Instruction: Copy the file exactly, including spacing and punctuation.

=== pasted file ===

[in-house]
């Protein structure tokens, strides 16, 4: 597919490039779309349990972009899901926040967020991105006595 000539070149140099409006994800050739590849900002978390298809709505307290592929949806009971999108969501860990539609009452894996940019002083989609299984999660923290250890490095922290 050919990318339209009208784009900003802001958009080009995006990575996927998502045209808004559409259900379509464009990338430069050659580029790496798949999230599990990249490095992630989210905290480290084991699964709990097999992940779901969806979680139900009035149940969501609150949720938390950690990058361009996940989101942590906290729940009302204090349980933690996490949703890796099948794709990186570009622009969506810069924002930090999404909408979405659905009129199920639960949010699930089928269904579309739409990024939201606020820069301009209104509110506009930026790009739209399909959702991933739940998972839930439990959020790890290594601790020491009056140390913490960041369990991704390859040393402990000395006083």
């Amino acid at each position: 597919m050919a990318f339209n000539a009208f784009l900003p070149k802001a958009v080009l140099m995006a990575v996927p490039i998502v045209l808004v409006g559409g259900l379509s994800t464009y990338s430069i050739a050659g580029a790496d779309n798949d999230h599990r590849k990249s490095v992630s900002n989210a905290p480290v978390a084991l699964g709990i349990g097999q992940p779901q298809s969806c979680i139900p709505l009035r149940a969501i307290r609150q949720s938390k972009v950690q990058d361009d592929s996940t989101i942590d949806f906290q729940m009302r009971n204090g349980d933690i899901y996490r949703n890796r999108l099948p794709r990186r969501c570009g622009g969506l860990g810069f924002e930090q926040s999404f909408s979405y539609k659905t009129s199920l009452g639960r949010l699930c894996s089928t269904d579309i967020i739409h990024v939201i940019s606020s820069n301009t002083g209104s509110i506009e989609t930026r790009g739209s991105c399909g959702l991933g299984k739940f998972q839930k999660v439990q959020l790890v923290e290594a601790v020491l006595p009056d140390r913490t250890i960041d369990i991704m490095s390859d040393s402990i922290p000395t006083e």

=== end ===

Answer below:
[in-house]
């Protein structure tokens, strides 16, 4: 597919490039779309349990972009899901926040967020991105006595 000539070149140099409006994800050739590849900002978390298809709505307290592929949806009971999108969501860990539609009452894996940019002083989609299984999660923290250890490095922290 050919990318339209009208784009900003802001958009080009995006990575996927998502045209808004559409259900379509464009990338430069050659580029790496798949999230599990990249490095992630989210905290480290084991699964709990097999992940779901969806979680139900009035149940969501609150949720938390950690990058361009996940989101942590906290729940009302204090349980933690996490949703890796099948794709990186570009622009969506810069924002930090999404909408979405659905009129199920639960949010699930089928269904579309739409990024939201606020820069301009209104509110506009930026790009739209399909959702991933739940998972839930439990959020790890290594601790020491009056140390913490960041369990991704390859040393402990000395006083």
């Amino acid at each position: 597919m050919a990318f339209n000539a009208f784009l900003p070149k802001a958009v080009l140099m995006a990575v996927p490039i998502v045209l808004v409006g559409g259900l379509s994800t464009y990338s430069i050739a050659g580029a790496d779309n798949d999230h599990r590849k990249s490095v992630s900002n989210a905290p480290v978390a084991l699964g709990i349990g097999q992940p779901q298809s969806c979680i139900p709505l009035r149940a969501i307290r609150q949720s938390k972009v950690q990058d361009d592929s996940t989101i942590d949806f906290q729940m009302r009971n204090g349980d933690i899901y996490r949703n890796r999108l099948p794709r990186r969501c570009g622009g969506l860990g810069f924002e930090q926040s999404f909408s979405y539609k659905t009129s199920l009452g639960r949010l699930c894996s089928t269904d579309i967020i739409h990024v939201i940019s606020s820069n301009t002083g209104s509110i506009e989609t930026r790009g739209s991105c399909g959702l991933g299984k739940f998972q839930k999660v439990q959020l790890v923290e290594a601790v020491l006595p009056d140390r913490t250890i960041d369990i991704m490095s390859d040393s402990i922290p000395t006083e």